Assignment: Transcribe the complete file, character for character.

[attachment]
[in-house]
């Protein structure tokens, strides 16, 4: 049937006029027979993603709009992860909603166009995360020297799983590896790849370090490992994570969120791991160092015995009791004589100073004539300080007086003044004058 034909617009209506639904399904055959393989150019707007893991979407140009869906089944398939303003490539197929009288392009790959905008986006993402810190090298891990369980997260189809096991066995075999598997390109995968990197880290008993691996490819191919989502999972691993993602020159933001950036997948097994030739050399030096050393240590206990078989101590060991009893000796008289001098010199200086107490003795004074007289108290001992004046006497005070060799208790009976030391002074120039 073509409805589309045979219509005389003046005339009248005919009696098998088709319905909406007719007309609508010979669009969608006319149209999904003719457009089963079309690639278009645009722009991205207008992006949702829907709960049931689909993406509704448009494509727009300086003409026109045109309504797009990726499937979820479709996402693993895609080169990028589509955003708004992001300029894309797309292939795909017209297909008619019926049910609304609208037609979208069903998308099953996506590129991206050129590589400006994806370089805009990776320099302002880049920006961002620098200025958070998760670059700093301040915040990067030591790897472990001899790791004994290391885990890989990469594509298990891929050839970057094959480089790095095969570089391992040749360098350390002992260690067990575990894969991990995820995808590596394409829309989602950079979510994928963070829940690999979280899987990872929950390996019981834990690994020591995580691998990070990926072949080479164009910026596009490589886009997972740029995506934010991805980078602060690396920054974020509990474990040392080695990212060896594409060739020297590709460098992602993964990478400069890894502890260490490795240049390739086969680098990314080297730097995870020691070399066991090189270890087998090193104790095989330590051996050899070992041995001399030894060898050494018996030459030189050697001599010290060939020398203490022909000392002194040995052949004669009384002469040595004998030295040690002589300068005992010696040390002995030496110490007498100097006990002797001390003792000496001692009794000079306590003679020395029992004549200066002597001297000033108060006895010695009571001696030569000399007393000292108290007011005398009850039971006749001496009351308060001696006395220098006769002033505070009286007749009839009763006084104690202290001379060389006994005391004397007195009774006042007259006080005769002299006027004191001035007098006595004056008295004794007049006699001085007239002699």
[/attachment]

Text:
[in-house]
């Protein structure tokens, strides 16, 4: 049937006029027979993603709009992860909603166009995360020297799983590896790849370090490992994570969120791991160092015995009791004589100073004539300080007086003044004058 034909617009209506639904399904055959393989150019707007893991979407140009869906089944398939303003490539197929009288392009790959905008986006993402810190090298891990369980997260189809096991066995075999598997390109995968990197880290008993691996490819191919989502999972691993993602020159933001950036997948097994030739050399030096050393240590206990078989101590060991009893000796008289001098010199200086107490003795004074007289108290001992004046006497005070060799208790009976030391002074120039 073509409805589309045979219509005389003046005339009248005919009696098998088709319905909406007719007309609508010979669009969608006319149209999904003719457009089963079309690639278009645009722009991205207008992006949702829907709960049931689909993406509704448009494509727009300086003409026109045109309504797009990726499937979820479709996402693993895609080169990028589509955003708004992001300029894309797309292939795909017209297909008619019926049910609304609208037609979208069903998308099953996506590129991206050129590589400006994806370089805009990776320099302002880049920006961002620098200025958070998760670059700093301040915040990067030591790897472990001899790791004994290391885990890989990469594509298990891929050839970057094959480089790095095969570089391992040749360098350390002992260690067990575990894969991990995820995808590596394409829309989602950079979510994928963070829940690999979280899987990872929950390996019981834990690994020591995580691998990070990926072949080479164009910026596009490589886009997972740029995506934010991805980078602060690396920054974020509990474990040392080695990212060896594409060739020297590709460098992602993964990478400069890894502890260490490795240049390739086969680098990314080297730097995870020691070399066991090189270890087998090193104790095989330590051996050899070992041995001399030894060898050494018996030459030189050697001599010290060939020398203490022909000392002194040995052949004669009384002469040595004998030295040690002589300068005992010696040390002995030496110490007498100097006990002797001390003792000496001692009794000079306590003679020395029992004549200066002597001297000033108060006895010695009571001696030569000399007393000292108290007011005398009850039971006749001496009351308060001696006395220098006769002033505070009286007749009839009763006084104690202290001379060389006994005391004397007195009774006042007259006080005769002299006027004191001035007098006595004056008295004794007049006699001085007239002699």